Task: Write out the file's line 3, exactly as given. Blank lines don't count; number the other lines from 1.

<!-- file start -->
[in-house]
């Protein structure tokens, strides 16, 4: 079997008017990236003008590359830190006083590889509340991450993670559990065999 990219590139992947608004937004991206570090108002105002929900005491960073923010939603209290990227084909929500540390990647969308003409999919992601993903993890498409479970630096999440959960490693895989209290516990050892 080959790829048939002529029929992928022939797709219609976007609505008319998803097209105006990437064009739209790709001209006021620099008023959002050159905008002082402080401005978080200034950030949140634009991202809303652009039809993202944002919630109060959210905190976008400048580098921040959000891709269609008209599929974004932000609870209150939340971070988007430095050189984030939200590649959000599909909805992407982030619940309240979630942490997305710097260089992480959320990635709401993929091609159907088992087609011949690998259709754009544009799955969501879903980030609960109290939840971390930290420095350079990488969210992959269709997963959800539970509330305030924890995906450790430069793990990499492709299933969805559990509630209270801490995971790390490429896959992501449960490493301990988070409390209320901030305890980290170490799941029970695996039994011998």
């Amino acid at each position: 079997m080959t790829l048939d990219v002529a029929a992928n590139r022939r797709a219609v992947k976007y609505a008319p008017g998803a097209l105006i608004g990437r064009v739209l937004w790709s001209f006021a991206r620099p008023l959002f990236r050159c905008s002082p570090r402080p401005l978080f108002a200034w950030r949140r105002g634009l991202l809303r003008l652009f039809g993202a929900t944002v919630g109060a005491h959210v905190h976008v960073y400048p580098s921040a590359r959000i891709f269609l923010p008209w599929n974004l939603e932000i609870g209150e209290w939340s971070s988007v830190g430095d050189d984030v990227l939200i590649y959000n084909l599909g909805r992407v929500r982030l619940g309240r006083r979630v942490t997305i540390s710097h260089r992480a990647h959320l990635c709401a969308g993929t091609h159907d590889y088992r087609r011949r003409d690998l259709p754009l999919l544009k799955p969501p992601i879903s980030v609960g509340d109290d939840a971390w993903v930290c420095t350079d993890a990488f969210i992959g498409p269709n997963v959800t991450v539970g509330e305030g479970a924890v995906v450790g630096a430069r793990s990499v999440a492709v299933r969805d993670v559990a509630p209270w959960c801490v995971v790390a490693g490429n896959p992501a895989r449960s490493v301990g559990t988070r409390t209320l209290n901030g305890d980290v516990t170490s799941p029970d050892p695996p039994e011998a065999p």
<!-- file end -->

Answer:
């Amino acid at each position: 079997m080959t790829l048939d990219v002529a029929a992928n590139r022939r797709a219609v992947k976007y609505a008319p008017g998803a097209l105006i608004g990437r064009v739209l937004w790709s001209f006021a991206r620099p008023l959002f990236r050159c905008s002082p570090r402080p401005l978080f108002a200034w950030r949140r105002g634009l991202l809303r003008l652009f039809g993202a929900t944002v919630g109060a005491h959210v905190h976008v960073y400048p580098s921040a590359r959000i891709f269609l923010p008209w599929n974004l939603e932000i609870g209150e209290w939340s971070s988007v830190g430095d050189d984030v990227l939200i590649y959000n084909l599909g909805r992407v929500r982030l619940g309240r006083r979630v942490t997305i540390s710097h260089r992480a990647h959320l990635c709401a969308g993929t091609h159907d590889y088992r087609r011949r003409d690998l259709p754009l999919l544009k799955p969501p992601i879903s980030v609960g509340d109290d939840a971390w993903v930290c420095t350079d993890a990488f969210i992959g498409p269709n997963v959800t991450v539970g509330e305030g479970a924890v995906v450790g630096a430069r793990s990499v999440a492709v299933r969805d993670v559990a509630p209270w959960c801490v995971v790390a490693g490429n896959p992501a895989r449960s490493v301990g559990t988070r409390t209320l209290n901030g305890d980290v516990t170490s799941p029970d050892p695996p039994e011998a065999p």